West Highland Terriers should be compact, well-balanced and hardy looking dogs. Their tough frame is covered in a 2-inch white coat with an outer layer of straight hard hair and a soft under layer. They should possess shaggy eyebrows, a little black nose and small erect ears. All pigmentation should be black, from the lips, eye-rims and pads of the feet to the nails. The head is slightly domed with a distinct stop and the teeth should be large in comparison to the dog’s small size. The West Highland Terrier’s eyes should be set well apart, medium-sized and dark in colour. The muscular neck and sloping shoulder ought to lead to a deep-set chest. The front legs should be short, muscular and straight; the hind legs short, muscular and sinewy. The forefeet should be larger than the hind, round, strong and thickly padded and covered with short harsh hair. The  Westie’s distinctive tail should be long and straight with no feathering and carried jauntily. On no account should tails be docked. Overall, shaggy and small West Highland Terriers have a warm and soft look that embodies strength and activity.

Colour:

 

Always white.

Training:

Westies are people pleasers, so they do generally respond to well training. However they can also be very stubborn, so owners must ensure that they are firm and consistent in their training

Care:

 

Westies are relatively clean and odourless, but they still need daily brushing to keep their coat under control. When the dogs get dirty it is best to let the mud dry on them and brush it off when dry. They should be groomed once a week to ensure that they are kept clean and free of tangles. However, it should be noted that the beard is a particular trouble spot for matting and may need daily brushing. The coat needs to be hand plucked two or three times a year by a professional groomer.

Health:

 

The lifespan of a healthy individual is between 12 and 16 years. If you buy from a reputable, responsible breeder, serious health problems should not occur. However, if your Westie does achieve a good old age, the normal complaints that we all suffer from, such as arthritis and failing eyesight may begin to develop. Possible diseases include Globoid Cell Leukodystrophy, Krabbe's and Cranio Mandibular Osteopathy. Hip and elbow dysplasia can also occur. This condition can be alleviated by surgery, at some cost to dog and owner. However, it is a wise preventative measure to get your puppy hip and elbow scored if you are thinking of breeding later on. Other problems can include patella luxation, where the kneecap slips in and out of place, arthritis and cruciate ligament rupture. Some of the more common issues that they can suffer from include joint deterioration and skin allergies. However, Westies are generally hardy little dogs with few breed-specific problems being reported.

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Advice on choosing your breed »

Find an animal shelter or rescue home where a West Highland Terrier is waiting for a new home »

The following grid gives a fast track review which covers all breeds. You can apply it to help you decide if a West Highland Terrier is suitable for you, the environment where you live, your personality and your lifestyle. On the grid, 1= strongly disagree, and 5= strongly agree. For example, if you are looking for a dog that likes to run, look down the list under Activities, and you will see that West Highland Terriers make great jogging companions, scoring 5. If you want a playful companion, look down the same list, and you will see that West Highland Terriers love to fetch and hunt, and score 5. You might like to save or print off this section and keep it for reference while you check some other breeds before making your final choice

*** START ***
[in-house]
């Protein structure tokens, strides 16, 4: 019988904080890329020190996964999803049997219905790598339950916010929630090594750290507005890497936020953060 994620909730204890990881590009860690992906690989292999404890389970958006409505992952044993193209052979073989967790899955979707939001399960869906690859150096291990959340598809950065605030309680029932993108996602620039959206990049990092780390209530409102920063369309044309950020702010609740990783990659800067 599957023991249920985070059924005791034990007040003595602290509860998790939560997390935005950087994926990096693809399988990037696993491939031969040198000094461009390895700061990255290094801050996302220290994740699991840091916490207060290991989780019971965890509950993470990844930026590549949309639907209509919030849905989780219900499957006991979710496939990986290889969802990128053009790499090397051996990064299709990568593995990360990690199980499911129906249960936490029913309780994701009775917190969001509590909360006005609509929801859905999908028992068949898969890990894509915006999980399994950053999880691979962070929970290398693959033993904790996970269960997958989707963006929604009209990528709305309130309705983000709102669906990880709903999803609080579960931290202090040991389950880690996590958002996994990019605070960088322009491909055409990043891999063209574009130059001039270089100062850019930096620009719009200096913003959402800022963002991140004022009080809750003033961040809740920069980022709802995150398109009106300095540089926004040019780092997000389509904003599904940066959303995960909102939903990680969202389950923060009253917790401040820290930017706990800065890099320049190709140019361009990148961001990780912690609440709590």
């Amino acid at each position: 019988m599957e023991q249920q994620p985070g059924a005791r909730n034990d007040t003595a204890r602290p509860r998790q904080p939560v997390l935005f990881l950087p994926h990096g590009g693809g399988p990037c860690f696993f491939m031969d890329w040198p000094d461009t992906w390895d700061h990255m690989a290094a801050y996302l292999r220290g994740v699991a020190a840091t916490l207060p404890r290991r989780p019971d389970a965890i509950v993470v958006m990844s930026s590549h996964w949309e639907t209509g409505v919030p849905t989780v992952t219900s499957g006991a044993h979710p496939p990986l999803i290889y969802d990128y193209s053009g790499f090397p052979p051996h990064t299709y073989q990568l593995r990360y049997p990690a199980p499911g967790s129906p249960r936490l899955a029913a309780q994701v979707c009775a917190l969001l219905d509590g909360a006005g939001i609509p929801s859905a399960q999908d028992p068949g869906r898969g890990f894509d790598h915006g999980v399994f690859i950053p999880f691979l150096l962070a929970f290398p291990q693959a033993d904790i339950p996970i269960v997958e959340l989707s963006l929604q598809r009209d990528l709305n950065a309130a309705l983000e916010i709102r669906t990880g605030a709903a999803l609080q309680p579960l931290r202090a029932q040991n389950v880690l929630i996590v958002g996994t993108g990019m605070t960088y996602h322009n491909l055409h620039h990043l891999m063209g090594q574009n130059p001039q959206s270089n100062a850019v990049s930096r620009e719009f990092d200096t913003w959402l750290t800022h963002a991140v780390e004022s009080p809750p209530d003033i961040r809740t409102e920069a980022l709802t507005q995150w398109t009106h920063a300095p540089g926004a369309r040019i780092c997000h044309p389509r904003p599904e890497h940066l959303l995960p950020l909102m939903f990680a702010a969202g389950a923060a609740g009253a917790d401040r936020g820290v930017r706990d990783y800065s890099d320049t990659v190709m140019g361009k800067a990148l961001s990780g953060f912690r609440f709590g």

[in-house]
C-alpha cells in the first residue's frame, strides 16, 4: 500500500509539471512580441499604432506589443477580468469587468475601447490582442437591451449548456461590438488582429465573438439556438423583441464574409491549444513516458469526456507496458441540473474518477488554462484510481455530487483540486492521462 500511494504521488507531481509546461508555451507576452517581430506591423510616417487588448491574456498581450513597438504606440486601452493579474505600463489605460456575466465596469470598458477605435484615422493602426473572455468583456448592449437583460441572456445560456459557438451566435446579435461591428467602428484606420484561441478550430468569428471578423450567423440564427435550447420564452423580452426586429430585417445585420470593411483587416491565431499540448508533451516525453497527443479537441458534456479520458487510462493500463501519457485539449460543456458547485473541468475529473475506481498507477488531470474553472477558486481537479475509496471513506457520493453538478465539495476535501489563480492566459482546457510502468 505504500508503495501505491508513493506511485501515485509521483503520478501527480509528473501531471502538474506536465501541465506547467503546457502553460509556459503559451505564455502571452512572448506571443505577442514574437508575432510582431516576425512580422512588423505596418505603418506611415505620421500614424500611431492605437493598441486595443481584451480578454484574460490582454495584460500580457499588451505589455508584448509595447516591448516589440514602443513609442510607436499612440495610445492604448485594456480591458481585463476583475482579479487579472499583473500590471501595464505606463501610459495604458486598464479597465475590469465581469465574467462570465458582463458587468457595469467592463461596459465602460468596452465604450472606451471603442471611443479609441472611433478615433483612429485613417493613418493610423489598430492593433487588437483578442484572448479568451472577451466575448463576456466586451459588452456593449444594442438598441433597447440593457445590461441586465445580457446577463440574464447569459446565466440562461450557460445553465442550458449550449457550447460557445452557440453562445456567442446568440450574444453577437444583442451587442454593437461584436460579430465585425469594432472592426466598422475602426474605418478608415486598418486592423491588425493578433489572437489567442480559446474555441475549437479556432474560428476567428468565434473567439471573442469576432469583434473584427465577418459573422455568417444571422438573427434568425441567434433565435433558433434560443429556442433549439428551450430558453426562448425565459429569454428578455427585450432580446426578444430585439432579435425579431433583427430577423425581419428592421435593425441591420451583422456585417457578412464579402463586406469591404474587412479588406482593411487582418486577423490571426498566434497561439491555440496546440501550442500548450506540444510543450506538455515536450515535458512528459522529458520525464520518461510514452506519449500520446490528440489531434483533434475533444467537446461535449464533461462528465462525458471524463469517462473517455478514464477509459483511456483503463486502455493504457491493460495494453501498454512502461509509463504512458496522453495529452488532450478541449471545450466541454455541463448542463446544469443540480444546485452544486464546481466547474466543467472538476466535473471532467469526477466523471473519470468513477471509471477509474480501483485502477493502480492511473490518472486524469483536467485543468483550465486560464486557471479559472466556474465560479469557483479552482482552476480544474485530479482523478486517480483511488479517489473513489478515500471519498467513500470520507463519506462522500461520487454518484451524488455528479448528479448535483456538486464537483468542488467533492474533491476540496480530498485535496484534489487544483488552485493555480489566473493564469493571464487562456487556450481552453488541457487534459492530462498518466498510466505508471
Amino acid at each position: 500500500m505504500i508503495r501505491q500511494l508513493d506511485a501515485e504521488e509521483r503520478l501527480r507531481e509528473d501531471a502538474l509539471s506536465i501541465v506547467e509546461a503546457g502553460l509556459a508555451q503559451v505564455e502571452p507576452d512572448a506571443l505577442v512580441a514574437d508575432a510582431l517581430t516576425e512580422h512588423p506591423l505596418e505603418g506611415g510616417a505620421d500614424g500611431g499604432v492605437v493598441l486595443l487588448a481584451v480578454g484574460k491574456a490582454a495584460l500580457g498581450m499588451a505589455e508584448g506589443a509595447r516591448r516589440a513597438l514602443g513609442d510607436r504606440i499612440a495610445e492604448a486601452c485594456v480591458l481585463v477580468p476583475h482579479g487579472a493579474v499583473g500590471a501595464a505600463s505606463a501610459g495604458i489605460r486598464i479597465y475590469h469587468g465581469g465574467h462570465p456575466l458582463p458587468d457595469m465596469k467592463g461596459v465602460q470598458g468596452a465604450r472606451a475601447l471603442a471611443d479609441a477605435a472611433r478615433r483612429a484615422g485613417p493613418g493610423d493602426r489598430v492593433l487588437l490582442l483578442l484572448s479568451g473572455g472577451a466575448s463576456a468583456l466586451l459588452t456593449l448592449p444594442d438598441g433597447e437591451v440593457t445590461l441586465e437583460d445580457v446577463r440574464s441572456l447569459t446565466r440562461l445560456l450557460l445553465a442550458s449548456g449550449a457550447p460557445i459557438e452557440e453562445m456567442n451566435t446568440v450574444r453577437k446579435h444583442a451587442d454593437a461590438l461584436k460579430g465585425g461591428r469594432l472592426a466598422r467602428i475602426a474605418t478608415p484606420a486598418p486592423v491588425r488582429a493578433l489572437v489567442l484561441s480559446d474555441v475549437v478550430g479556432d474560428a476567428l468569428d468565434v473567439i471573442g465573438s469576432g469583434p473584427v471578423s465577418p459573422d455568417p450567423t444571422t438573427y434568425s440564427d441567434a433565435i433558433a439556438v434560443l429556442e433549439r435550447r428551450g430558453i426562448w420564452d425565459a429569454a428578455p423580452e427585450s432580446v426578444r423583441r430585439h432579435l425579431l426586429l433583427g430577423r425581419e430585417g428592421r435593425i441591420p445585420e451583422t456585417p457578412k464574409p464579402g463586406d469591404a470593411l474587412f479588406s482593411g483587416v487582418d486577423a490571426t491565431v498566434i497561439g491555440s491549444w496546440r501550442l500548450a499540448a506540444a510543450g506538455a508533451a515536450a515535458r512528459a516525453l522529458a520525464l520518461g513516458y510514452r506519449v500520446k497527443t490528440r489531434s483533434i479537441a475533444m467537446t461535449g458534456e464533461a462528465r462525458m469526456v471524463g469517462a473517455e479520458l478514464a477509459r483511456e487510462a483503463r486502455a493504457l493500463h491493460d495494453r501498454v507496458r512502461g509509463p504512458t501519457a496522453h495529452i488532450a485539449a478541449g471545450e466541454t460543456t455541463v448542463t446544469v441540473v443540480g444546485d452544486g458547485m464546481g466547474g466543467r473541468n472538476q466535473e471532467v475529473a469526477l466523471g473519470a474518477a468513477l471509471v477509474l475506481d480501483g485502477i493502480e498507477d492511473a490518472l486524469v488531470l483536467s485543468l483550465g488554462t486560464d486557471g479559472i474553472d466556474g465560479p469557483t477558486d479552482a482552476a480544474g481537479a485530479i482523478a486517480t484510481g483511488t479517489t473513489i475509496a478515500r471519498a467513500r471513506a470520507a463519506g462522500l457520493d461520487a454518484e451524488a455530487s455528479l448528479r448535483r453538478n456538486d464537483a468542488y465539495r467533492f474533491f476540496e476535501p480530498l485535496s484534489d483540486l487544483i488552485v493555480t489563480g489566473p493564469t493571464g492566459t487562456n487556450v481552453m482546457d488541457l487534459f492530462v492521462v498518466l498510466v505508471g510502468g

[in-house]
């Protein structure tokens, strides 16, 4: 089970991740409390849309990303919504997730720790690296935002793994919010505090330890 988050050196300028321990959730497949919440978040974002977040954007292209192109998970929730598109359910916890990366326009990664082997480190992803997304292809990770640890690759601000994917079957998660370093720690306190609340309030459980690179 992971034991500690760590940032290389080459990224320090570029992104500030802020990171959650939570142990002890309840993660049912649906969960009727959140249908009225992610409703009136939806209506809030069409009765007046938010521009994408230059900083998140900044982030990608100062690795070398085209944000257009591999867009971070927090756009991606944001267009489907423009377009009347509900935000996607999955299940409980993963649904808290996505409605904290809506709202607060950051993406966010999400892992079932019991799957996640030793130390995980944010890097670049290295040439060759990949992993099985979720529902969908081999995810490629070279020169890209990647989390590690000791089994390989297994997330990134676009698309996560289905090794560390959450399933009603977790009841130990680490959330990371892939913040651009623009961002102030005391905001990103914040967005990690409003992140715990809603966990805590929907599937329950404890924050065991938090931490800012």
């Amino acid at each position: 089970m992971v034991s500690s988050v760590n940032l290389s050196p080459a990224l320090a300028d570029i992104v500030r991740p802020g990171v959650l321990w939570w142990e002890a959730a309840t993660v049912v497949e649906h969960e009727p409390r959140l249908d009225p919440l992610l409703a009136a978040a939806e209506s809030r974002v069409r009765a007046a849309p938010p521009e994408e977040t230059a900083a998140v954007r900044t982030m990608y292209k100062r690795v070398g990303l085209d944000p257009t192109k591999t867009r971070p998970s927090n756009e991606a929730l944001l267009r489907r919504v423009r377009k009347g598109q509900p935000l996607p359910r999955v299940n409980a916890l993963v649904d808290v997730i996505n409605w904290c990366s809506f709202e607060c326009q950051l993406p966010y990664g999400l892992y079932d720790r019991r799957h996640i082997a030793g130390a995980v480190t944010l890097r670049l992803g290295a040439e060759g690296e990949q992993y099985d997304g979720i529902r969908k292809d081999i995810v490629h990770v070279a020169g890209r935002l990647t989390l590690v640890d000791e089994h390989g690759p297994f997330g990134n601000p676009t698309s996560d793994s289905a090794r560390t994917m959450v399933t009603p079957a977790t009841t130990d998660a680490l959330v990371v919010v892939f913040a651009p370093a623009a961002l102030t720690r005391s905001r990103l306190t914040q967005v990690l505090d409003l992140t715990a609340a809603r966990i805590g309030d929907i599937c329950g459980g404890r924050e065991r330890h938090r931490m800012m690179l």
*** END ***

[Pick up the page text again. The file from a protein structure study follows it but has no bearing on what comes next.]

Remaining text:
Add your own ratings on this breed »

Noahs Breed Rating | Community Breed Rating

Activities
Good jogging companion5/5
Good walking companion5/5
Likes water/swimming4/5
Likes learning new tricks5/5
Likes to hunt5/5
Likes to fetch5/5
Good gundog/retriever3/5
Behaviour
Barks a lot4/5
Gets easily jealous1/5
Protective3/5
Aggressive3/5
Timid1/5
Friendly with strangers3/5
Cost
Expensive to insure1/5
Expensive to feed1/5
Environment
Happy to sleep outside2/5
Prefers countryside5/5
Suits urban environment5/5
Prefers temperate climate5/5
Prefers hot climate4/5
Prefers cold climate5/5
Grooming
Moults a lot3/5
Hypoallergenic1/5
Requires lots of grooming0/5
Role and Suitability
Ideal for elderly4/5
Ideal for singles5/5
Ideal for couples with no children5/5
Ideal for family with children5/5
Good watch dog3/5
Good guard dog3/5
Sociability
Good with other pets5/5
Good with other dogs5/5
Time and Energy
Happy being left alone for 4hrs1/5
Happy being left alone for 2hrs2/5
Requires lots of exercise4/5
Training and Obedience
Good for first time owners5/5
Good for experienced owners5/5
Good recall5/5
Easy to train4/5
Activities
Good jogging companion2/5
Good walking companion5/5
Likes water/swimming3/5
Likes learning new tricks4/5
Likes to hunt4/5
Likes to fetch3/5
Good gundog/retriever1/5
Behaviour
Barks a lot2/5
Gets easily jealous1/5
Protective1/5
Aggressive1/5
Timid1/5
Friendly with strangers5/5
Cost
Expensive to insure1/5
Expensive to feed1/5
Environment
Happy to sleep outside1/5
Prefers countryside5/5
Suits urban environment4/5
Prefers temperate climate3/5
Prefers hot climate3/5
Prefers cold climate3/5
Grooming
Moults a lot1/5
Hypoallergenic5/5
Requires lots of grooming3/5
Role and Suitability
Ideal for elderly4/5
Ideal for singles5/5
Ideal for couples with no children5/5
Ideal for family with children5/5
Good watch dog1/5
Good guard dog1/5
Sociability
Good with other pets3/5
Good with other dogs5/5
Time and Energy
Happy being left alone for 4hrs5/5
Happy being left alone for 2hrs5/5
Requires lots of exercise3/5
Training and Obedience
Good for first time owners5/5
Good for experienced owners5/5
Good recall4/5
Easy to train4/5

*PLEASE NOTE: All our breed profiles are general, and all dogs are individuals. Always talk to the breeders and meet the owners you are buying from. Try to meet the dog and its parents if it is a puppy in their home environment.